What is the key to running well at Lowe’s Motor Speedway?
“The key is being able to anticipate how the track is going to change throughout the course of the night. In the past, it was pretty black and white. All you had to do was loosen up your car. Now, about the time you get to mile-marker 500, you have to start tightening your car back up. The moisture in the air makes the track change. It makes it very difficult for a driver and crew chief to stay on top of it.
“I like to tell this story about the Coca-Cola 600 that sums it up pretty well. In 2004, I was running second and finished second to Jimmie Johnson. I told my crew chief at the time, Slugger Labbe, that the NAPA car was perfect and not to touch it when we pitted. I looked in the mirror and the guys were making a jack bolt adjustment. I called over the radio, ‘I said don’t touch it!’ Slugger radioed back and told me that we had to. He was right. That’s what a good crew chief and team will do. They will anticipate where that track is going. No matter how ahead you are in the Coca-Cola 600, you better keep working on your car to contend at the end. You’ll see all the teams doing it over the course of Sunday night’s race. Teams will be chasing the track all night long and the team that keeps up with it the best will win.”
In 1985, you started your NASCAR Sprint Cup career at Lowe’s Motor Speedway. How did you get started 25 seasons ago?
“I had this plan to race my way up through the ranks. I was trying to figure out how to get a NASCAR Nationwide Series ride when Richard Petty looked at me and said, ‘If you want to race Cup, if that’s what you really want to do, then you need to be doing it. You don’t need to be messing with that plan you have.’ Richard was adamant that I focused on running Cup. I changed my direction and began to figure out a way to get into the Cup Series. I called Humpy Wheeler for advice and he told me to go see Dick Bahre up in Statesville and I did. I told Dick I didn’t have any money, but I had a couple sets of tires that he could count on. All I wanted was a shot. Dick agreed and put me in the car.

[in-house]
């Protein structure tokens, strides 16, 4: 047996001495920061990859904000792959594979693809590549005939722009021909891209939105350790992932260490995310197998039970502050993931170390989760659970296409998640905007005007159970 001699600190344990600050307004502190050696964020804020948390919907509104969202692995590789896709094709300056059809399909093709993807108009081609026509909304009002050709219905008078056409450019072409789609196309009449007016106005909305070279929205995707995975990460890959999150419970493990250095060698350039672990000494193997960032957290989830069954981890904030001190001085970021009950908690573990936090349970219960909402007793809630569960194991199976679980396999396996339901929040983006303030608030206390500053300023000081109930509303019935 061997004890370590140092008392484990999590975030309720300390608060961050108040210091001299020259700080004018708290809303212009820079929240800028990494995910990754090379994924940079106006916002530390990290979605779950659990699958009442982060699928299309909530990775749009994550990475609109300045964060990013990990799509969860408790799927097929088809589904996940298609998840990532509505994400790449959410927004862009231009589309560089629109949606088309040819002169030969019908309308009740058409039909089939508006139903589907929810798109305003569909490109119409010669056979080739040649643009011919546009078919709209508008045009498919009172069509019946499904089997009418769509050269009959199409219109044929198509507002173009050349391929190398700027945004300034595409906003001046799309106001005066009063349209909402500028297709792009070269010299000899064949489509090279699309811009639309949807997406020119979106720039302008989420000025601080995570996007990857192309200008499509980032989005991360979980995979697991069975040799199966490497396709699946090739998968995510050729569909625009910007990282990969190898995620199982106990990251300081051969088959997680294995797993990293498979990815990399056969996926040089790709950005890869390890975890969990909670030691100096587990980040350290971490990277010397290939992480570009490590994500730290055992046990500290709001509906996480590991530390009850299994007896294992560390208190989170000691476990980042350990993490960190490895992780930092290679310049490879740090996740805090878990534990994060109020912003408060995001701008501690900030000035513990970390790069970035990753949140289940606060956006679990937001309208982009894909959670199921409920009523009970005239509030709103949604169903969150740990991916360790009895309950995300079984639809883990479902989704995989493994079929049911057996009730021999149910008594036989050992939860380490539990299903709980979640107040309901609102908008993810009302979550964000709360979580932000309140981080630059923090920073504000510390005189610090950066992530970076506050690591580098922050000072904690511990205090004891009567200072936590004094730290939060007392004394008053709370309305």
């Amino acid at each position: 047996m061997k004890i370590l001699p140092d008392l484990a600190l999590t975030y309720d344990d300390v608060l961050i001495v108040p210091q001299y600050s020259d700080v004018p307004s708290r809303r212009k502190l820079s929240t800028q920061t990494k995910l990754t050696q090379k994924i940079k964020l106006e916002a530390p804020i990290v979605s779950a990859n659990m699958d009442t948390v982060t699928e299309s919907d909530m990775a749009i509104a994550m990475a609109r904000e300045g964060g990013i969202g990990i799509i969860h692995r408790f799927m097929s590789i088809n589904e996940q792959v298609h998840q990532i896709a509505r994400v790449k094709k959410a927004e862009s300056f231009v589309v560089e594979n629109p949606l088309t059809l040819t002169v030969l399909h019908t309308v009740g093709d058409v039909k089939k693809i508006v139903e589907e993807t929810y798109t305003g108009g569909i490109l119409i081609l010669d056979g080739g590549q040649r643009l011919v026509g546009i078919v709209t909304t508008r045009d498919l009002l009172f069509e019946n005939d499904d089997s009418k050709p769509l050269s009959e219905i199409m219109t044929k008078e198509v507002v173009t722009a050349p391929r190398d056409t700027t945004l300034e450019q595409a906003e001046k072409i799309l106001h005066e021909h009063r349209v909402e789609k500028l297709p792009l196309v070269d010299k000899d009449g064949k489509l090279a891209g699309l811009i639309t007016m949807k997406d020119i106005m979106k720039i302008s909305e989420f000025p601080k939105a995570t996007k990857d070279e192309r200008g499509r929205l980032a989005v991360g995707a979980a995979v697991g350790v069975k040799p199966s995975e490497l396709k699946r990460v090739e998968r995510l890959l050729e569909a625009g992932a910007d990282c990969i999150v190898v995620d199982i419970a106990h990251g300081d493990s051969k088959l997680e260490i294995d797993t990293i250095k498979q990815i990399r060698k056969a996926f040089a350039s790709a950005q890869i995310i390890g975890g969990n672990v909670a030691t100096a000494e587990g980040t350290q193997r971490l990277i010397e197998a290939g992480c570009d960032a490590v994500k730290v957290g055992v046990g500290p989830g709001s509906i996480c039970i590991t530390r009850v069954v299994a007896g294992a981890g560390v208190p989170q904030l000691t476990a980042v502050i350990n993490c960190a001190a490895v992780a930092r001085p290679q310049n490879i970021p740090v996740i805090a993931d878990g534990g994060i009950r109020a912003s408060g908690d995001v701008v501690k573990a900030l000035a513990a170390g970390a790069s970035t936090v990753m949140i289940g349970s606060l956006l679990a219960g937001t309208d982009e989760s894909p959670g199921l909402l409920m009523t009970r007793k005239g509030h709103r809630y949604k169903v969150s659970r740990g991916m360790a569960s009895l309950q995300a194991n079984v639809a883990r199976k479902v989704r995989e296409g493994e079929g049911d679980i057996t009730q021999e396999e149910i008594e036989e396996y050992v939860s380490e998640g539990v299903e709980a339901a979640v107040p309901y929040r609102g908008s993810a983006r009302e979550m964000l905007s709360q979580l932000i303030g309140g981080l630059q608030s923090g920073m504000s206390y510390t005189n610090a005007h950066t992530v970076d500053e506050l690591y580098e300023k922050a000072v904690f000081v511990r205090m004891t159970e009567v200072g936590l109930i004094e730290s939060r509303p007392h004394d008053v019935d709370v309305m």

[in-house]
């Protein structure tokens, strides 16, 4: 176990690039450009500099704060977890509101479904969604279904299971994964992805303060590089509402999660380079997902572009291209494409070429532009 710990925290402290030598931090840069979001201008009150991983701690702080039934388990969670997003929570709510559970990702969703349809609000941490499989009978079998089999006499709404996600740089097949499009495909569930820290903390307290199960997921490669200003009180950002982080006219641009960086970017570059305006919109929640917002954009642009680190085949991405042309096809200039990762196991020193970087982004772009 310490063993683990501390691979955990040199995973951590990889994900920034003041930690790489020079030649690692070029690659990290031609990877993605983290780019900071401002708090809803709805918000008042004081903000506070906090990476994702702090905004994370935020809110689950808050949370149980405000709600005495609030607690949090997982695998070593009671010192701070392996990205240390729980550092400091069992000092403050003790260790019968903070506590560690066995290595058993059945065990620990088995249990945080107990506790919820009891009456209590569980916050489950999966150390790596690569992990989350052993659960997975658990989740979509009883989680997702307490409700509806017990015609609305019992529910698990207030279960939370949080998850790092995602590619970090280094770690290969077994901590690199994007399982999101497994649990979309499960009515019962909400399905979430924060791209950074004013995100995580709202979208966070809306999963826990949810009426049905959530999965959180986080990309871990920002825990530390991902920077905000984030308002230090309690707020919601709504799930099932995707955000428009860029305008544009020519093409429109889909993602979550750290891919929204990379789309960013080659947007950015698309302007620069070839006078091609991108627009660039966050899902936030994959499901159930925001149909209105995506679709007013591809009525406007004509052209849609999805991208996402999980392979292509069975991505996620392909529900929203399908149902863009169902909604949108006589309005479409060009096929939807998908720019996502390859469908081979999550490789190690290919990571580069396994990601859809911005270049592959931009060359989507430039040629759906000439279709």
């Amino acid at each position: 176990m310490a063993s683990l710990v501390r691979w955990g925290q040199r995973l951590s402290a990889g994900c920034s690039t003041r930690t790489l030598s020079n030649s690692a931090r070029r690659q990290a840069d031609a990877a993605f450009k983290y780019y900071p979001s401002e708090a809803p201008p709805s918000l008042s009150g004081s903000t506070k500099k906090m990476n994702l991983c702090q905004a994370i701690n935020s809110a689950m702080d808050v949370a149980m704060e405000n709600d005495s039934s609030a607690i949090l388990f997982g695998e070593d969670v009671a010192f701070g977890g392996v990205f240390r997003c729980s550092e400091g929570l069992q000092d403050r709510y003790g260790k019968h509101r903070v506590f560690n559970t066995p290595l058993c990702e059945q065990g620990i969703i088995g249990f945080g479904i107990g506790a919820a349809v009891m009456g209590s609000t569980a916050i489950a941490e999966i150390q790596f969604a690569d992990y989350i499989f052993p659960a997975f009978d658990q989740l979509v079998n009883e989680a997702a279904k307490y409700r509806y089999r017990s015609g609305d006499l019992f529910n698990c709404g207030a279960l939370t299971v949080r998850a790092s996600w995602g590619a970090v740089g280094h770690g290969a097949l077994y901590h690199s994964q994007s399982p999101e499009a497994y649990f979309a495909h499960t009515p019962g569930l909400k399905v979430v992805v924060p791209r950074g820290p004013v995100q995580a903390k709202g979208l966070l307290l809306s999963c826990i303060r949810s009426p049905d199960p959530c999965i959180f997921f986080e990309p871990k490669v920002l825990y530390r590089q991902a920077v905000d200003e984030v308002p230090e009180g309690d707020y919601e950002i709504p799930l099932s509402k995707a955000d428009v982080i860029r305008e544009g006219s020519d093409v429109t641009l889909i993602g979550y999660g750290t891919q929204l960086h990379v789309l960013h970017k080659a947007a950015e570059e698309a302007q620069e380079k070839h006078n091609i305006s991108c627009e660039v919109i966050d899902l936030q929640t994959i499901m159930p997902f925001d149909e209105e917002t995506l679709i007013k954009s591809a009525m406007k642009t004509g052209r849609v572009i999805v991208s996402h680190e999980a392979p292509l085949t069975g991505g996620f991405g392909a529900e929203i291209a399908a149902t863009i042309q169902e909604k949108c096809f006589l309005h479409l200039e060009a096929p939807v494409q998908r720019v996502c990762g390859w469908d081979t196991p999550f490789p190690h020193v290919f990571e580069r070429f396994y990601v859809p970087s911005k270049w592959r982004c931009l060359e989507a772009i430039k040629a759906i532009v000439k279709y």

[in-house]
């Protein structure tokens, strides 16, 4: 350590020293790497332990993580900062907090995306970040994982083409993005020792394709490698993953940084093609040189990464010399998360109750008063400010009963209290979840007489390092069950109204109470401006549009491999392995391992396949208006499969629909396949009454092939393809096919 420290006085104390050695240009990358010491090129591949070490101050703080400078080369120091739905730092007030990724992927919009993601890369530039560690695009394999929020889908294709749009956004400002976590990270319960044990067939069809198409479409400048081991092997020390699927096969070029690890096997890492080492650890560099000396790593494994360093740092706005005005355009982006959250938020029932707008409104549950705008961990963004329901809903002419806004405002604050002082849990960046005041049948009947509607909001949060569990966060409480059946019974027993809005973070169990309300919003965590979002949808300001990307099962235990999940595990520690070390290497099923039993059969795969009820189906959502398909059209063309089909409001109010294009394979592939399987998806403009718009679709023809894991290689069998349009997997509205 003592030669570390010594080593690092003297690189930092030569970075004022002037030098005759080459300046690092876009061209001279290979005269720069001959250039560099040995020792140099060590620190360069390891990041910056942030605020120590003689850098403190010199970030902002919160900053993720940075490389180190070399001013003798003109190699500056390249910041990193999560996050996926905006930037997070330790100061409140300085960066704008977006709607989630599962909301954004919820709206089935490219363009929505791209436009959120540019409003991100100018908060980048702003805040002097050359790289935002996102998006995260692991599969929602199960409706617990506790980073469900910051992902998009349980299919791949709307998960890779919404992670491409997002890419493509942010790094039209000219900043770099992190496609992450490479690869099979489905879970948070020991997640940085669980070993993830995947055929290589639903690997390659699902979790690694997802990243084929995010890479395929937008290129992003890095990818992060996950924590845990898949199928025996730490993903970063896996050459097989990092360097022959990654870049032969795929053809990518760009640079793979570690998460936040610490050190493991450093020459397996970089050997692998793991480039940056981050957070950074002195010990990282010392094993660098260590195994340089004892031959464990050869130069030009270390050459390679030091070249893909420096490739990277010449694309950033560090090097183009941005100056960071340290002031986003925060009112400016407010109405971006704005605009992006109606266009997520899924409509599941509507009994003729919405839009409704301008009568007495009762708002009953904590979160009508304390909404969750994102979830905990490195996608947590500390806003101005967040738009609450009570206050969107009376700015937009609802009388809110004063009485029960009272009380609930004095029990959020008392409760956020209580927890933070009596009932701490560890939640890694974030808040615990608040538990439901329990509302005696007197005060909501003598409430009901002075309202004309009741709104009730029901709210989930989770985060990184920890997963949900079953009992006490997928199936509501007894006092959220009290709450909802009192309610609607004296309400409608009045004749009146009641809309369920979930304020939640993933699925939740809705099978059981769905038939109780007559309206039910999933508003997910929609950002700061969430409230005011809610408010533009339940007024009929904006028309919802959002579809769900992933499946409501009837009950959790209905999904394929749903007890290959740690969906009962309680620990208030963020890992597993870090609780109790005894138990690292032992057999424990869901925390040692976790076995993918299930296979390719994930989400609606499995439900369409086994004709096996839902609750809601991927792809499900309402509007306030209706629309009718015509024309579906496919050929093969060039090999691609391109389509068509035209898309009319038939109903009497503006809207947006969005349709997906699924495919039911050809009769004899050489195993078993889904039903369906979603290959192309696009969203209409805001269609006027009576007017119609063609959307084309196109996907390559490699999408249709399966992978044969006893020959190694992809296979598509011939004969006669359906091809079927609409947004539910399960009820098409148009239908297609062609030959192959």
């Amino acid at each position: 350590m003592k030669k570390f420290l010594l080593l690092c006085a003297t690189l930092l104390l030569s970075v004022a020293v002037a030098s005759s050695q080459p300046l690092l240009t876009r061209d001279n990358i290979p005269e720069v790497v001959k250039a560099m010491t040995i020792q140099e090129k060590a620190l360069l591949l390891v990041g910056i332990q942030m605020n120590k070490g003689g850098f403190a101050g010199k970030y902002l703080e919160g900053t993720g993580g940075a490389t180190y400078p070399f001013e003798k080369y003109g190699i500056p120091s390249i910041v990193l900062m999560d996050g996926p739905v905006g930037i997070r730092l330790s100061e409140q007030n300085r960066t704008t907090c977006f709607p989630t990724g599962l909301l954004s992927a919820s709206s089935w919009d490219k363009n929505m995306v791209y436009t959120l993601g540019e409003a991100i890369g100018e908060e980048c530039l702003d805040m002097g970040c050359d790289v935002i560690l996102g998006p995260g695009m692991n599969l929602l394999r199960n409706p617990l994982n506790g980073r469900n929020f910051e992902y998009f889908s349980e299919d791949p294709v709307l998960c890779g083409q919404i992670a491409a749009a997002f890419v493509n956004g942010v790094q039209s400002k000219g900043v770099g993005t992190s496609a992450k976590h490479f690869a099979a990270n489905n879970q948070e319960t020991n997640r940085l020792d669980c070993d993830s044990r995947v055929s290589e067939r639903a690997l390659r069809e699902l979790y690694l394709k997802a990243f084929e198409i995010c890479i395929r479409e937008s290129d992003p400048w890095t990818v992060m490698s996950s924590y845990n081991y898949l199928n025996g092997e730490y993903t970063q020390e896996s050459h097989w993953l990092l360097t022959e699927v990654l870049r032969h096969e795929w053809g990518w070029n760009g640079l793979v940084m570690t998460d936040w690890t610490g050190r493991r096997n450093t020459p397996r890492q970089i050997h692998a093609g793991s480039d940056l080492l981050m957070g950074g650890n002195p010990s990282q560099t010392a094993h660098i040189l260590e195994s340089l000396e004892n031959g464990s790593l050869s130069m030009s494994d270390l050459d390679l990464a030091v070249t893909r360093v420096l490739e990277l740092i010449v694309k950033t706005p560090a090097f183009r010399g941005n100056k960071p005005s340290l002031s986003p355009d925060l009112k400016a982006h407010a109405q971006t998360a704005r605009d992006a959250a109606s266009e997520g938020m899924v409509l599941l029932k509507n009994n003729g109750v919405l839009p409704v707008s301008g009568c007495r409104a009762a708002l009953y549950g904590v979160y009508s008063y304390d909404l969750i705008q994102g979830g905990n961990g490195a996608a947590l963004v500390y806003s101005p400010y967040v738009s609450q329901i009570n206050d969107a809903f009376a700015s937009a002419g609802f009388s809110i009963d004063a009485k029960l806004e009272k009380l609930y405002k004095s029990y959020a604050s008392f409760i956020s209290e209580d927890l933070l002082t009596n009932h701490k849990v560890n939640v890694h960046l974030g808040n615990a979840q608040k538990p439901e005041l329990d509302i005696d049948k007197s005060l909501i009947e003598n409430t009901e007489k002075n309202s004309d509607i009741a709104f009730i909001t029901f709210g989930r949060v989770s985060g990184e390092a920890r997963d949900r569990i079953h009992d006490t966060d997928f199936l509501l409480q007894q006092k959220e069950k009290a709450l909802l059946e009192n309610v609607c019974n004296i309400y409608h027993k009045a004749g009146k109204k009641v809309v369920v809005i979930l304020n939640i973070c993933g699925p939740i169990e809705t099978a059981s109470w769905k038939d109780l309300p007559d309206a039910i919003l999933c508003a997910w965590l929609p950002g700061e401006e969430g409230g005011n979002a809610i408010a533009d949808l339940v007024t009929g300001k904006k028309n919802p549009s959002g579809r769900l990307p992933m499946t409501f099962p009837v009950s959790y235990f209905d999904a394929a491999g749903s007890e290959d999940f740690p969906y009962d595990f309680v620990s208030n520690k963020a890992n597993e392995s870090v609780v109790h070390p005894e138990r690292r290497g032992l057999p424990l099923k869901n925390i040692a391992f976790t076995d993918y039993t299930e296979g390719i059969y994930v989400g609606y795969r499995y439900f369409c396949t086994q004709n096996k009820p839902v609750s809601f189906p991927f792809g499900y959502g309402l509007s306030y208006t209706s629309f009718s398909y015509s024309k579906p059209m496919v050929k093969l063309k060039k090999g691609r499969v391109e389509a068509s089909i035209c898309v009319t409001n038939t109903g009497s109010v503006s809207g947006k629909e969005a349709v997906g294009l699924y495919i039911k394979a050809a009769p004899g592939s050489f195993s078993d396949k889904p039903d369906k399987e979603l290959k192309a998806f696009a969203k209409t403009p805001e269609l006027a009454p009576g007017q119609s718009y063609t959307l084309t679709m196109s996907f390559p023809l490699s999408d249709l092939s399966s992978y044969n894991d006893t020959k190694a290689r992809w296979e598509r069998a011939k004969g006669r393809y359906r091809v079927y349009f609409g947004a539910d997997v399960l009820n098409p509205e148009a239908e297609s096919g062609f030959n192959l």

“My first race at Charlotte, I qualified 19th. When it came to the race, I broke a transmission with 40 or 50 laps to go. But before that, I was competitive. It proved to me that NASCAR Sprint Cup Series racing was exactly what I wanted to do. More importantly, I proved to myself that I could do it. I could run with the Cup guys. I think what happened to me is proof that having a map, a blue print or a plan of what you want to do is important, but you also have to be open minded and be willing to improvise and vary from it. In my case, I learned that someone else had a better plan than me. Opportunities allow you to chase your dream and I chased mine. On May 26, 1985, at Lowe’s Motor Speedway, I stopped chasing my dream and started living it.”
Michael Waltrip Fast Facts
NAPA AUTO PARTS Driver Michael Waltrip Sprint Cup Statistics – Lowe’s Motor Speedway
2009 NAPA AUTO PARTS PIT CREW
|Ryan Langley||Front Tire Changer|
|Chris Hall||Front Tire Carrier|
|Tony Cardamone||Jack Man|
|Mike Ellershaw||Rear Tire Changer|
|Eric Wakeland||Rear Tire Carrier|
|Shawn Soules||Catch Can|
|Ron Otto||Eighth Man|
|Terry Spaulding||Hose and Sign|
|Craig Harper||Gas Runner|
|Mark Maloney||Second Gas Can|
Race: 12 of 36
Lowe’s Motor Speedway
Length: 1.5-Mile Tri-Oval
Distance: 400 laps/600 miles
Date: Sunday, May 24
Time: 5 p.m. ET
Radio: PRN; Sirius XM Satellite Radio, Ch. 128
2008 Winner: Kasey Kahne
2008 Pole: Kyle Busch
Thurs., May 21 at 7 p.m.
Thurs., May 21 at 3 p.m.
Sat., May 23 at 2:30 p.m. & 6 p.m.
This Week in NASCAR
Monday, May 25 at 8 p.m.
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All Times Eastern